[Review] The Moody Blues: Every Good Boy Deserves Favour (1971)

The Moodies continue their winning ways with another album of beautifully arranged ballads and rockers.

Kronomyth 7.0: Sensation, experimentation, replication.

I’ve referred to this album and last two as “the soft middle of the Moodies” because they tended to have one strong single and a lot of midtempo ballads that were gently executed and conceived. Of the three, however, Every Good Boy Deserves Favour is the strongest. The band seems even more determined to distance themselves from the underwhelming Children with an opening pair of songs that heralds creation itself (Procession) and then proceeds to sweep you off your feet with the rushing grandness of The Story In Your Eyes. It is the strongest introduction to a Moodies album in years.

I’ll confess that EGBDF wasn’t a favorite of mine as a youth. It, along with the last two albums, seemed formulaic and safe, words I don’t typically use in a progressive rock review. Listening to it again, it really is a remarkably strong record. The first side of music blends one song into the next, making it easier for the listener to be immersed in the Moodies’ world. After their initial gambit, the group settles in with a ballad from Ray Thomas (Our Guessing Game), another from John Lodge (the lovely Emily’s Song, so named for Lodge’s daughter) and a rocker from Graeme Edge (After You Came) that sounds surprisingly like The Who. I’d rank that first side of EGBDF with just about any side of plastic in the Moodies’ canon.

The second side lacks a one-two punch but still makes contact. Lodge’s One More Time To Live returns to the opening theme of desolation/creation and sounds like a cross between David Bowie’s “The Wild Eyed Boy From Freecloud” and The Kinks’ “Waterloo Sunset.” Nice To Be Here is one of Thomas’ songs for children as the unofficial Pied Piper in the group. Hayward provides what should have been the album’s closer, the gentle and sweeping You Can Never Go Home, and Mike Pinder ends the album with a twinge of indigestion as he squeezes about two songs’ worth of music into My Song.

Later remasters sounded even better and included two bonus tracks: the original version of The Story In Your Eyes (nearly identical to the elpee version but with different guitar parts and louder synthesizers) and The Dreamer, a driving number sung by Thomas. These songs deserve to be heard in their remastered versions, but the bonus tracks don’t win the album any favors.

Read more Moody Blues reviews

Original elpee version

A1. Procession (Graeme Edge/Justin Hayward/John Lodge/Mike Pinder/Ray Thomas) (4:40)
A2. The Story In Your Eyes (Justin Hayward) (2:57)
A3. Our Guessing Game (Ray Thomas) (3:34)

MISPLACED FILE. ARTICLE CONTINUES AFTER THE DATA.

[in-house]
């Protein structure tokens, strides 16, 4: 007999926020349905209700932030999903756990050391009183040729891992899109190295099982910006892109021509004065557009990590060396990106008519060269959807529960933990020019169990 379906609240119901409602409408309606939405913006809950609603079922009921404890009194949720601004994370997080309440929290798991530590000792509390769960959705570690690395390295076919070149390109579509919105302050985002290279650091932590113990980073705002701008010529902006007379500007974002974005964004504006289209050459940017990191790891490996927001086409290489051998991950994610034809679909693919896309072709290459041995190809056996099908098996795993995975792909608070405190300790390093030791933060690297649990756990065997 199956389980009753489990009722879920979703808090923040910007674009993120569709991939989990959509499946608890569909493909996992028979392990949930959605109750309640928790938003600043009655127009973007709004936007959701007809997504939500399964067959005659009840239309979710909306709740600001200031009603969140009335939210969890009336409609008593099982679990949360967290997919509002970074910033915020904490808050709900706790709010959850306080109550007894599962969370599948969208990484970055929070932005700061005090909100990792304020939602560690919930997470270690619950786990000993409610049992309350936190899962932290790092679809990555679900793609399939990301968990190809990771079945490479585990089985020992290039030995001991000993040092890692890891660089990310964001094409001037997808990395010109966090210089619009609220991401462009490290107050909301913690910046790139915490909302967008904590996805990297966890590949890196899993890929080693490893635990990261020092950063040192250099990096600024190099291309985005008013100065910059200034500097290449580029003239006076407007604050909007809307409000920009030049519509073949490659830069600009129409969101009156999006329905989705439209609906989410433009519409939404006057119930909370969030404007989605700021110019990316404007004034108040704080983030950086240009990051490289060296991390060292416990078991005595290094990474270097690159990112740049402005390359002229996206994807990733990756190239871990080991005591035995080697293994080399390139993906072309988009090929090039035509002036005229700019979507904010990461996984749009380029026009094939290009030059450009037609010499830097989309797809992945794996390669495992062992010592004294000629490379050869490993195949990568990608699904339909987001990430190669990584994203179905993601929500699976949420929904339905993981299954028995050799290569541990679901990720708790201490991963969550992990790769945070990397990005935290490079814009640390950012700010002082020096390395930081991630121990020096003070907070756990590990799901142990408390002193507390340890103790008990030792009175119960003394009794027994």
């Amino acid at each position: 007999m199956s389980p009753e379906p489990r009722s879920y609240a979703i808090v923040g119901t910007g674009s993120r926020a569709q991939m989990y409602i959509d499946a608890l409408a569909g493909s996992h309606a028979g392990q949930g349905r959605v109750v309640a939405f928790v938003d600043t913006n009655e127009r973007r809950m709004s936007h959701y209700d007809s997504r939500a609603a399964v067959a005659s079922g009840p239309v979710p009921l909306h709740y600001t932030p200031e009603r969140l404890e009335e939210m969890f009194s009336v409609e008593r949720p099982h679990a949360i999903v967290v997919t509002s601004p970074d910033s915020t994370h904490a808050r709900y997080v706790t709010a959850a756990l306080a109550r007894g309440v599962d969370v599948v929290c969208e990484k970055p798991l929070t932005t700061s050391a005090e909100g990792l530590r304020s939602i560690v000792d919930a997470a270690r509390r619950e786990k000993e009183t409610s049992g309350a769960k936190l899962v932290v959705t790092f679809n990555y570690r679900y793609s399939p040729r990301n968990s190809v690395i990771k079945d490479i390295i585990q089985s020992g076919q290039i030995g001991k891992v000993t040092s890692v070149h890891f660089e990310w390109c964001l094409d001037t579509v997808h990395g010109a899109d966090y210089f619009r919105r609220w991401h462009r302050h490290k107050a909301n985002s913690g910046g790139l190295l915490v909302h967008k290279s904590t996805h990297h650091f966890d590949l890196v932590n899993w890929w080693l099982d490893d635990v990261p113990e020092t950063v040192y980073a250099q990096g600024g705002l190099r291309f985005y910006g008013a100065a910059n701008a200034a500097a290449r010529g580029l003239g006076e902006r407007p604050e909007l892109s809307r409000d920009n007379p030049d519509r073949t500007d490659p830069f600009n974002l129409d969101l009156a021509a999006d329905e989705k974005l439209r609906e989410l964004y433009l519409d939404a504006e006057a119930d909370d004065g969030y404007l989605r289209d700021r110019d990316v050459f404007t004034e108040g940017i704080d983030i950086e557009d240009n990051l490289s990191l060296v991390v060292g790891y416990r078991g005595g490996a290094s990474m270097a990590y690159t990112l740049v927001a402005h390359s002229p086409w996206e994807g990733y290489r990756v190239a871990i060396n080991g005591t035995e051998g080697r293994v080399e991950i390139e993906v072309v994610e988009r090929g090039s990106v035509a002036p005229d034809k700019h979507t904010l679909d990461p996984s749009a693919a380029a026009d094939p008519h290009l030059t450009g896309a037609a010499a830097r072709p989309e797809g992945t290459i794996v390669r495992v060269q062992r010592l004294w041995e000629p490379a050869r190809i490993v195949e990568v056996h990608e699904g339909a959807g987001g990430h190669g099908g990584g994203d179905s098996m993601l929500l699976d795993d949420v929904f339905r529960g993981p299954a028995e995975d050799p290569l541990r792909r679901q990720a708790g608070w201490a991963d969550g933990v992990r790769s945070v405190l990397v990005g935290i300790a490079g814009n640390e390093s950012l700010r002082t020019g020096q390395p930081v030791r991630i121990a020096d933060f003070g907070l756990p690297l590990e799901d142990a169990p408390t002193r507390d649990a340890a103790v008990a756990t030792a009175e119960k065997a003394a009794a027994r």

A4. Emily’s Song (John Lodge) (3:41)
A5. After You Came (Graeme Edge) (4:37)
B1. One More Time To Live (John Lodge) (5:41)
B2. Nice To Be Here (Ray Thomas) (4:24)
B3. You Can Never Go Home (Justin Hayward) (4:14)
B4. My Song (Mike Pinder) (6:20)

CD reissue bonus tracks
10. The Story In Your Eyes (original version) (Justin Hayward) (3:33)
11. The Dreamer (Justin Hayward/Ray Thomas) (3:42)

The Players

Graeme Edge, Justin Hayward, John Lodge, Mike Pinder, Ray Thomas. All instruments performed by The Moody Blues. Produced by Tony Clarke; recording engineered by Derek Varnals.

The Pictures

Sleeve art by Phil Travers.

The Plastic

Released on elpee and 8-track on July 23, 1971 in the UK, the US** and Germany (Threshold, THS-5/M/THM/THS-M-24805*), France (Threshold, 278.029), Japan (Threshold, SLC 806) and Thailand (First, FL-2102) with gatefold cover and lyrics innersleeve; reached #1 on the UK charts and #2 on the US charts (RIAA-certified gold record). *On the 8-tracks, M-24085 was released on London/Threshold, THM-24805 was released on Threshold and THS-M-24805 on Threshold/Ampex. (**The 7/24/71 issue of Billboard gives the US release date as August 1st.)

  1. Re-released on quadrophonic 8-track in 1972 in the US (London/Threshold, THS L 72405).
  2. Re-issued on elpee in Japan (Threshold, THL-3) with gatefold cover.
  3. Re-issued on elpee in Japan (Threshold, LAX-1026) with gatefold cover.
  4. Re-released on remastered elpee in the US (Mobile Fidelity, MFSL-1-232) with gatefold cover.
  5. Re-issued on elpee in 1982 in Japan (Threshold, L20P-1022) with gatefold cover.
  6. Re-issued on compact disc in 1986 in Japan (London, P33L-25007).
  7. Re-issued on elpee in Japan (Threshold, K18P-36) with gatefold cover.
  8. Re-released on remastered 24k gold compact disc on September 12, 1995 in the US (Mobile Fidelity, UDCD-643).
  9. Re-issued on remastered compact disc in 1997 in the UK (Threshold, 847 722-2) and the US (Threshold, 4772-2).
  10. Re-released on expanded super high material compact disc on November 23, 2016 in Japan (Threshold, UICY-77992) with 2 bonus tracks.

1 thought on “[Review] The Moody Blues: Every Good Boy Deserves Favour (1971)

  1. regarding this: (**The 7/24/71 issue of Billboard gives the US release date as August 1st.)

    81/71 was a Sunday, so very unlikely. It debuted on the Billboard Top 200 on 8/21. Could it have taken 4 weeks to debut, if released on 7/23? Perhaps. They also had two other albums on the Top 200 that week.

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